a) I not felt compelled to respond to the initial email, and
b) he not chanced to email me back.
The other night, KP and I went on a date night. Yes, like a real – official – date. Babysitter, restaurant, show. All that. I was to meet KP after work, so the plan was for me to take a Lyft to the restaurant and then we’d ride home after the show together.
During the half hour ride ‘over the hill’ and and through Hollywood Bowl traffic, the Lyft driver and I carried on conversation. Somehow we got to talking about marriage. He and his wife got married around the same time as KP and I, and what started off as polite joking about putting up with a spouse for a decade of marriage, turned into more of a marriage pep talk. I found myself encouraging the driver in his marriage, telling him about the hard times we’ve had too, and how things have gotten better recently for us, and how there’d once been a time I felt like we could’ve given up, and that the only thing that got us through was our commitment to marriage, no matter what.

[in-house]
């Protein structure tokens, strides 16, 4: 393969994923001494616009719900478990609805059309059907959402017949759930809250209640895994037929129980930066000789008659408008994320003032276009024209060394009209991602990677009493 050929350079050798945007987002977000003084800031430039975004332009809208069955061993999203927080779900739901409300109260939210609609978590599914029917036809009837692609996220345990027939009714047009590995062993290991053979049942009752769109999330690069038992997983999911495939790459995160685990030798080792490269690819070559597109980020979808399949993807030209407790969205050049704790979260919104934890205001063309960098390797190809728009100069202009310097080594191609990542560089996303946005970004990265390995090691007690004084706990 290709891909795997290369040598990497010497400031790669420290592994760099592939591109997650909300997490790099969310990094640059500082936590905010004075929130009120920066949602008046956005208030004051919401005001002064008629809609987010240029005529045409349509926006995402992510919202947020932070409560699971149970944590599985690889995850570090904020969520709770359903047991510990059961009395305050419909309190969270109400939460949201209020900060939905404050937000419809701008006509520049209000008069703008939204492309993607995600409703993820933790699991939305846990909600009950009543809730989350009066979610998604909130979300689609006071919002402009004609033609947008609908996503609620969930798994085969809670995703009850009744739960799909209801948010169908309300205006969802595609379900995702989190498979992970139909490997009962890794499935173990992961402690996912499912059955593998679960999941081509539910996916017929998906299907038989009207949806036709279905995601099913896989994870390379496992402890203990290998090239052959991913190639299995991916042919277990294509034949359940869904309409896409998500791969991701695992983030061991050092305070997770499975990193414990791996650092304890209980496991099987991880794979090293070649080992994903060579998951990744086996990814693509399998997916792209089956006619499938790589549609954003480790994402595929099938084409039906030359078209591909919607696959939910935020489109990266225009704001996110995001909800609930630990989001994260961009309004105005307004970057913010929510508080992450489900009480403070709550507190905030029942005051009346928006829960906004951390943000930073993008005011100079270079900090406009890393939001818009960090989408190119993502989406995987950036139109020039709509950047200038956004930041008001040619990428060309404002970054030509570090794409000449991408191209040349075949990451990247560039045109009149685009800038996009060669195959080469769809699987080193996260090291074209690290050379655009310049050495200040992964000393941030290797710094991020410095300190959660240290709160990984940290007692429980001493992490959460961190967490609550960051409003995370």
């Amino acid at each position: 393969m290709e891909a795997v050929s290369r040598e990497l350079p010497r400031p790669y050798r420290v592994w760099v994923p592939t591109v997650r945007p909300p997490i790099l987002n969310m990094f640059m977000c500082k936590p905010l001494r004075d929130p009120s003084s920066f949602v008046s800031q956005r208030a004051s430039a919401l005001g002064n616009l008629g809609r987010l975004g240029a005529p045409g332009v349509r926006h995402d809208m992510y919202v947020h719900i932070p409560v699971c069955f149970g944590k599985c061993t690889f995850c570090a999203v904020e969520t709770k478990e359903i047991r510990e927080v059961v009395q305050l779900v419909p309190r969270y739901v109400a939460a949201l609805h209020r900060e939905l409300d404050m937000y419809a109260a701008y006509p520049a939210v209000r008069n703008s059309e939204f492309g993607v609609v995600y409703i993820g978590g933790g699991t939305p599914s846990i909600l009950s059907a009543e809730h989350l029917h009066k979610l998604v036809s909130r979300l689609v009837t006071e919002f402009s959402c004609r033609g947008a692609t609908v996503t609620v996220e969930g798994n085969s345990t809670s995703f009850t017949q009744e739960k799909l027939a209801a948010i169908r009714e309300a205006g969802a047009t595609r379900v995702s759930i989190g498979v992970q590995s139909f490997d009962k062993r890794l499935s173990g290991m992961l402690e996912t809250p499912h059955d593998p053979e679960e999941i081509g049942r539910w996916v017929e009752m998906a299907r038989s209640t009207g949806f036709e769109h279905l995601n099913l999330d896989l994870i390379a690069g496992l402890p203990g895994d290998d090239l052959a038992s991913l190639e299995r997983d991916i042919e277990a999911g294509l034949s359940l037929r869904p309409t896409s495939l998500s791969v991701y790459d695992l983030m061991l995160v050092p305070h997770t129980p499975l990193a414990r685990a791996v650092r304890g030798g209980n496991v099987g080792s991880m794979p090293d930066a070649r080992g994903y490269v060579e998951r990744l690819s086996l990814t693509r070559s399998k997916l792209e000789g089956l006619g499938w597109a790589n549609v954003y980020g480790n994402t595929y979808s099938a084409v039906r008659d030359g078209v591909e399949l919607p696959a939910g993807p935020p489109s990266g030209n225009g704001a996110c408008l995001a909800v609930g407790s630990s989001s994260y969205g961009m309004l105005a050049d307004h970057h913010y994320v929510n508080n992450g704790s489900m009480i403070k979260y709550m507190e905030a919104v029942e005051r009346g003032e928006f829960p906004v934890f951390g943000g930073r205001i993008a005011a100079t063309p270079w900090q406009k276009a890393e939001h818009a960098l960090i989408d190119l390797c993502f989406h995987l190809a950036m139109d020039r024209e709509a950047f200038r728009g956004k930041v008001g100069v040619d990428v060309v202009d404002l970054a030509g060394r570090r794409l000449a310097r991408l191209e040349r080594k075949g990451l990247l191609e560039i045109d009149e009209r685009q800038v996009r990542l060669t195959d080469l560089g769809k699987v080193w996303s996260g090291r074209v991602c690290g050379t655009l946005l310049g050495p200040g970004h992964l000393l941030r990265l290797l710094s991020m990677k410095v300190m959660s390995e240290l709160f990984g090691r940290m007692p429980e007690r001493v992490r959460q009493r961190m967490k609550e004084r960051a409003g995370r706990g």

I suppose this is not a normal conversation to have with a Lyft driver. But it just kind of all came out, and so I just kept talking. Who knows? Maybe he needed to hear all that right then. Maybe not. Maybe he was just carrying on the conversation I was carrying on. Maybe it was nothing more than that. Either way, it’s out there in the world now.
But hey, all we can do is what we can from where we are, right? And then leave the rest to hope that something good comes out of it all?
I’m trying to do what I can in this world to make a difference. Maybe if more of us cared to affect the smaller moments, we’d all end up making a bigger difference…not just in marriage, but also in others’ lives?
Maybe? Maybe not?
I don’t know for sure what effect I can have in the world, but at least I know that I try.